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VOL. 126 | NO. 44 | Friday, March 4, 2011

ArtsMemphis Displays 25 Years of Grant Clips

LESLEY YOUNG

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The average paper clip consists of a twice-looped thin wire that extends close to three centimeters long and weighs about a gram.

Sean Kingston’s 1997 paperclip submission to ArtsMemphis.

(Photo: Courtesy of Nathan W. Berry)

The 140-year-old instrument has been used to fasten papers, pick a lock, symbolize Norwegian resistance to Nazi occupation or represent an e-mail attachment.

By the Metal Museum’s standards, the simple mechanism can exceed 12 inches and be shaped like a woman’s frock, as long as it holds papers together.

The Downtown Memphis museum has made a tradition out of crafting paper clips.

For each of the past 25 years, when the museum submits its grant application to local arts grants organization ArtsMemphis, an intern of the museum is charged with the honor of forging a paper clip to include with their submission.

“It’s one of those things whoever gets to do it is really excited about it,” said museum conservator Kevin Burge, who crafted a two-and-a-half-inch-wide sterling silver bear trap for last year’s clip. “It’s a fun way to work. The only requirement is it has to hold 50 sheets of paper together. Beyond that, it’s completely open.”

After 25 years of receiving grant applications from the Metal Museum, ArtsMemphis has amassed quite an ensemble of paper-clip-inspired creations.

To celebrate the collection, as well as their long-standing relationship with the museum, ArtsMemphis, in conjunction with the Center for Outreach in the Development of the Arts at Rhodes College, will host an exhibit of the pieces at its East Memphis office, 575 S. Mendenhall Road, including an opening reception this Sunday from 4 p.m. to 6 p.m.

“They really are sculptures,” said ArtsMemphis president and CEO Susan Schadt. “They’re really pretty. Some take their form from nature, like a flower, or they’re more sinister or more mechanical.”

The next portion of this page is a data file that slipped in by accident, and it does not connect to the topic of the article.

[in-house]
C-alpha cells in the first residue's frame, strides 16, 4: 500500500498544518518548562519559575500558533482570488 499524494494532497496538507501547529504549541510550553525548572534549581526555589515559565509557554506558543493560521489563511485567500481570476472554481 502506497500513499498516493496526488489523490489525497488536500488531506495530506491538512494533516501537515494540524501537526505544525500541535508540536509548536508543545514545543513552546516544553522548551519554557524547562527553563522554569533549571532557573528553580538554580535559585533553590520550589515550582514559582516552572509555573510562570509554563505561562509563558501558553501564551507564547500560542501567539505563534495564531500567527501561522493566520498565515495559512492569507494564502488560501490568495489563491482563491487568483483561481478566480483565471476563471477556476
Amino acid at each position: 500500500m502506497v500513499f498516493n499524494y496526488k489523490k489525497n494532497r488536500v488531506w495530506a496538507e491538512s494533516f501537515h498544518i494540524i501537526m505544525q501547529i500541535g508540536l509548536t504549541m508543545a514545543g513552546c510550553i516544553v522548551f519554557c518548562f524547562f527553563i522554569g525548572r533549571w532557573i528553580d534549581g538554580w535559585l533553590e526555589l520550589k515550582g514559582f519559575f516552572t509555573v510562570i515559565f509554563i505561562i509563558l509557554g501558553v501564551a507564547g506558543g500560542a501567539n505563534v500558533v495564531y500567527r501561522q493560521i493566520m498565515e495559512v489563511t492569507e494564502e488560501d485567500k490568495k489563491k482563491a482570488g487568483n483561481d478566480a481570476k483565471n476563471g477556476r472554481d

In addition to the 25 pieces on display, a catalog documenting each sculpture and artist will be for sale for $15, with proceeds benefiting the Metal Museum’s artist-in-residence program.

Rhodes senior and art history major Meghan Wilcox, 21, curated the show and assembled the catalog as part of her CODA fellowship.

“I’m really excited. This is my first exhibit ever, and I’ve been working on it for the past year and a half,” said Wilcox, of Memphis. “I learned a lot about ArtsMemphis and the Metal Museum. I got to see what it takes to run an institution like the Metal Museum. They don’t just do commissions, they fix the plumbing or the roof if it’s leaking. They do everything. These people are really dedicated. It’s like their home.”

Schadt says it’s this dedication that has earned the museum grants over the years, including over $1 million in the past decade.

“Everyone who applies to our grant cycle undergoes a fairly rigorous application process. The Metal Museum has routinely and consistently proven that they are an arts organization of significance and have shown financial responsibility and stewardship,” Schadt said. “The sculptures are a little lagniappe. They show the care and attention the museum puts into their grant application, as well as the passion and creativity of the artists associated with the Metal Museum.”

The artists don’t go empty-handed either.

“The paper clips were a pivotal piece to my artwork. They’re integral to what I do today,” said John Medwedeff, 48, who crafted the inaugural paper clip in 1985 and now constructs large-scale public art pieces out of his Murphysboro, Ill., studio. “It’s really cool that it has become this tradition.”

The museum’s former director, Jim Wallace, who instructed Medwedeff to make the original paper clip, a four-inch copper sculpture shaped like a traditional paper clip, thinks it’s a cool tradition as well.

“The application process at the time was, to be polite, extensive. The intern (Medwedeff) kept coming in and asking if he could help, and it was better if he just stayed out of my way. I knew the original application had to be assembled with a paper clip, so I told him to go make me a paper clip and he had six hours to do it,” said Wallace, 63, who now lives and creates in Norfork, Ark. “Really, it was a way to make him feel like he contributed and get him out of my way. It was a spur of the moment thing that developed a life of its own.”

The reception is free and open to the public and the exhibit runs March 7-25, Monday through Friday, 9 a.m. to 5 p.m. For more information about the exhibit or ArtsMemphis, visit www.artsmemphis.org or call 578-2787. For more information about the Metal Museum, visit www.metalmuseum.org or call 774-6380.

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